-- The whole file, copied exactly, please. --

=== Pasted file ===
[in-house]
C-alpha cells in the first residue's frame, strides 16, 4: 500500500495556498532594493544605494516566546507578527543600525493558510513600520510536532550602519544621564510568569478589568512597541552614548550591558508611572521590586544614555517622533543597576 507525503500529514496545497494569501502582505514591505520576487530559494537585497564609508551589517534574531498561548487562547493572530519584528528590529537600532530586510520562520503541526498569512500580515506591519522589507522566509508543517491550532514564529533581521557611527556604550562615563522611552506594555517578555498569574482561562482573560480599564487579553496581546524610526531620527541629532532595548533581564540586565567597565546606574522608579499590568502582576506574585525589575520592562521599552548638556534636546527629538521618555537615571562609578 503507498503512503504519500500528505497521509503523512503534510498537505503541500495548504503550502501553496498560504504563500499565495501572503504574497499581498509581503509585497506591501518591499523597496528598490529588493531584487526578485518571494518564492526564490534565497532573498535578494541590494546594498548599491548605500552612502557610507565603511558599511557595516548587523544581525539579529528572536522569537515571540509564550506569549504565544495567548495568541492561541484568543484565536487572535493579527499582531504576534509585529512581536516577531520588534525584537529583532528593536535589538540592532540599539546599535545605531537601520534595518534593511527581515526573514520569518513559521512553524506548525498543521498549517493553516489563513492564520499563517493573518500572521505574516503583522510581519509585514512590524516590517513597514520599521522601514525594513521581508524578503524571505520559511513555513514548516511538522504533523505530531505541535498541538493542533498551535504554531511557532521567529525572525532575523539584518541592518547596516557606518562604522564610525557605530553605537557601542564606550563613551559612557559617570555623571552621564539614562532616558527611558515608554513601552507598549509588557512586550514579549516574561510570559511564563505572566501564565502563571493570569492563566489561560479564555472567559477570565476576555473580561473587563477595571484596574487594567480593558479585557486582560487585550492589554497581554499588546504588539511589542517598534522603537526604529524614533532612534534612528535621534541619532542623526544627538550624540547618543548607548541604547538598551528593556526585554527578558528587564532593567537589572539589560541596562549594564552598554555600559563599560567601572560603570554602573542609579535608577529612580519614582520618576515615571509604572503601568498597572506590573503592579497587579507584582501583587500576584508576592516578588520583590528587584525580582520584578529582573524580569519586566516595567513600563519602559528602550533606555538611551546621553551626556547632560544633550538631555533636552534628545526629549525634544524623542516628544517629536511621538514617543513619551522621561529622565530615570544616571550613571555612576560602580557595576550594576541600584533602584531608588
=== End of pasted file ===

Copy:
[in-house]
C-alpha cells in the first residue's frame, strides 16, 4: 500500500495556498532594493544605494516566546507578527543600525493558510513600520510536532550602519544621564510568569478589568512597541552614548550591558508611572521590586544614555517622533543597576 507525503500529514496545497494569501502582505514591505520576487530559494537585497564609508551589517534574531498561548487562547493572530519584528528590529537600532530586510520562520503541526498569512500580515506591519522589507522566509508543517491550532514564529533581521557611527556604550562615563522611552506594555517578555498569574482561562482573560480599564487579553496581546524610526531620527541629532532595548533581564540586565567597565546606574522608579499590568502582576506574585525589575520592562521599552548638556534636546527629538521618555537615571562609578 503507498503512503504519500500528505497521509503523512503534510498537505503541500495548504503550502501553496498560504504563500499565495501572503504574497499581498509581503509585497506591501518591499523597496528598490529588493531584487526578485518571494518564492526564490534565497532573498535578494541590494546594498548599491548605500552612502557610507565603511558599511557595516548587523544581525539579529528572536522569537515571540509564550506569549504565544495567548495568541492561541484568543484565536487572535493579527499582531504576534509585529512581536516577531520588534525584537529583532528593536535589538540592532540599539546599535545605531537601520534595518534593511527581515526573514520569518513559521512553524506548525498543521498549517493553516489563513492564520499563517493573518500572521505574516503583522510581519509585514512590524516590517513597514520599521522601514525594513521581508524578503524571505520559511513555513514548516511538522504533523505530531505541535498541538493542533498551535504554531511557532521567529525572525532575523539584518541592518547596516557606518562604522564610525557605530553605537557601542564606550563613551559612557559617570555623571552621564539614562532616558527611558515608554513601552507598549509588557512586550514579549516574561510570559511564563505572566501564565502563571493570569492563566489561560479564555472567559477570565476576555473580561473587563477595571484596574487594567480593558479585557486582560487585550492589554497581554499588546504588539511589542517598534522603537526604529524614533532612534534612528535621534541619532542623526544627538550624540547618543548607548541604547538598551528593556526585554527578558528587564532593567537589572539589560541596562549594564552598554555600559563599560567601572560603570554602573542609579535608577529612580519614582520618576515615571509604572503601568498597572506590573503592579497587579507584582501583587500576584508576592516578588520583590528587584525580582520584578529582573524580569519586566516595567513600563519602559528602550533606555538611551546621553551626556547632560544633550538631555533636552534628545526629549525634544524623542516628544517629536511621538514617543513619551522621561529622565530615570544616571550613571555612576560602580557595576550594576541600584533602584531608588